That said, when you do encounter danger, it is dire indeed. The main main antagonist in The Medium is a gigantic angry creature called The Maw. This big guy can attack you both in the spirit world as well as out, and cannot be killed. Encounters with The Maw can only be dealt with by hiding or running away. I did feel these were a bit too easy, especially with The Maw being blind in the real world. But all the same, it was a huge freaky freak who rambled nonstop and I thought it was cool.
As tracks with Marianne’s ability to see our reality and that of the dead, there are gameplay sequences where you too experience both simultaneously. The screen splits in two. On the left you have Marianne exploring the Niwa ruins. On the right, you have a white-haired Marianne exploring the Beksiński realm. This creates an interesting gameplay mechanic where you are searching both areas for various keys and clues in order to progress.
While I do appreciate the novelty of this dual reality gameplay in The Medium, I don’t think it was for me. Having my attention split between two parallel screens was not easy on my shrivelled little brain. Especially when one reality, the world of the dead, is a thousand times more interesting to look at than the other. I would have much preferred the ability to shift between the realms, a la that really good time traveling mission from Titanfall 2. In any case, this isn’t a big issue. These sequences come and go, and you do get plenty of great instances in The Medium where you’re entirely in the nightmare realm.
The Medium is a slow-paced game. Both in story and in gameplay. Marianne can do a light jog in some areas, but is frequently disabled during investigation sequences. While a slower-paced game isn’t necessarily bad, especially in a horror game where you want the tension to be building, this didn’t translate well to the puzzles and detective work. I frequently found myself needing to run back and forth looking for stuff I missed, and without the jog button working, it felt a little sluggish.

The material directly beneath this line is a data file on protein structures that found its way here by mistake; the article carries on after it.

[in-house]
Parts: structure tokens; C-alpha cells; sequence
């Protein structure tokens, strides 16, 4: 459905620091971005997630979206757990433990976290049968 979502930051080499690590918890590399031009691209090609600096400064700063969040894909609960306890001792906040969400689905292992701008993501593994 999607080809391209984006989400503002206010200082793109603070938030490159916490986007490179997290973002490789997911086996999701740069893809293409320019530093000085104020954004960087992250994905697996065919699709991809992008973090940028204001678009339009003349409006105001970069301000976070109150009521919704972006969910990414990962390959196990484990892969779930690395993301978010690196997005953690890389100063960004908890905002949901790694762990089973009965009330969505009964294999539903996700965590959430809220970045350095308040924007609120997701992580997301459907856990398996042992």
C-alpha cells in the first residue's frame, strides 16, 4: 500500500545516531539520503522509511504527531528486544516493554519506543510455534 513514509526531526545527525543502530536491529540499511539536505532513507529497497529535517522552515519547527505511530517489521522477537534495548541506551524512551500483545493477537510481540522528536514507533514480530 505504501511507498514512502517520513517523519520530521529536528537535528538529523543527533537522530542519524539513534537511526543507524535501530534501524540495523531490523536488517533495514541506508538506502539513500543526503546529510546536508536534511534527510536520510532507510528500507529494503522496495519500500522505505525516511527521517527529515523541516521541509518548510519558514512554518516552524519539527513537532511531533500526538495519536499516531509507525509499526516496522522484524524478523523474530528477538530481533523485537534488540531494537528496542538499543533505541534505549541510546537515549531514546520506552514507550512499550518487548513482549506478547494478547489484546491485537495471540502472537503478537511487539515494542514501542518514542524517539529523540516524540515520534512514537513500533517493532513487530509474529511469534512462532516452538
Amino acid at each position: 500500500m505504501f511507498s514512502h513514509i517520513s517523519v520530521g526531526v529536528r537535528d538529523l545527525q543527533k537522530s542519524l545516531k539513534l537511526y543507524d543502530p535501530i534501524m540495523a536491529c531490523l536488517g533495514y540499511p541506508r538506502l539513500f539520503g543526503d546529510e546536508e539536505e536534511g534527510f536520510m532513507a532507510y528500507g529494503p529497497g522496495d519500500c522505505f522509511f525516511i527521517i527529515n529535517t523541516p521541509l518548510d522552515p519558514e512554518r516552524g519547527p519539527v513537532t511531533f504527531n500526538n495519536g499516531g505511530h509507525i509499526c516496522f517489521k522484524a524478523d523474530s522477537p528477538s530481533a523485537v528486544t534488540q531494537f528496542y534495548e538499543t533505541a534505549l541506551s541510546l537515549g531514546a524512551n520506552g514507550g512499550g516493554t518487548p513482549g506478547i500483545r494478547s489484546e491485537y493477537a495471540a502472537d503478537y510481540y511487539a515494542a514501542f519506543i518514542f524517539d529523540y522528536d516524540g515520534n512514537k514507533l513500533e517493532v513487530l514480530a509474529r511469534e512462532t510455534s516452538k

One last gripe I had with The Medium was that the medium did not really do much mediating. Being so connected with the world of the dead, I was hoping for more conversations with the souls that remained in Niwa. Instead, you merely detect the presence of where they were, and hear what they said way back when. This is explained in the story, where The Maw uses the souls to construct the twisted environments you’re exploring. Can’t really talk to souls if they’ve been turned into sinister drywall. Again, not really a problem, just a place where there could be some improvement.
In spite of my gameplay complaints, the game itself is amazing and shows how far Bloober has come as a developer. Whereas Layers of Fear was all about art, The Medium is a game that actually brings that art to life. The Medium is far from perfect. The mechanics are a little clunky and slow. It may not provide the challenging horror experience that some players are looking for. But if you want to experience a good story and explore a truly incredible and disturbing nightmare world, this is the game for you.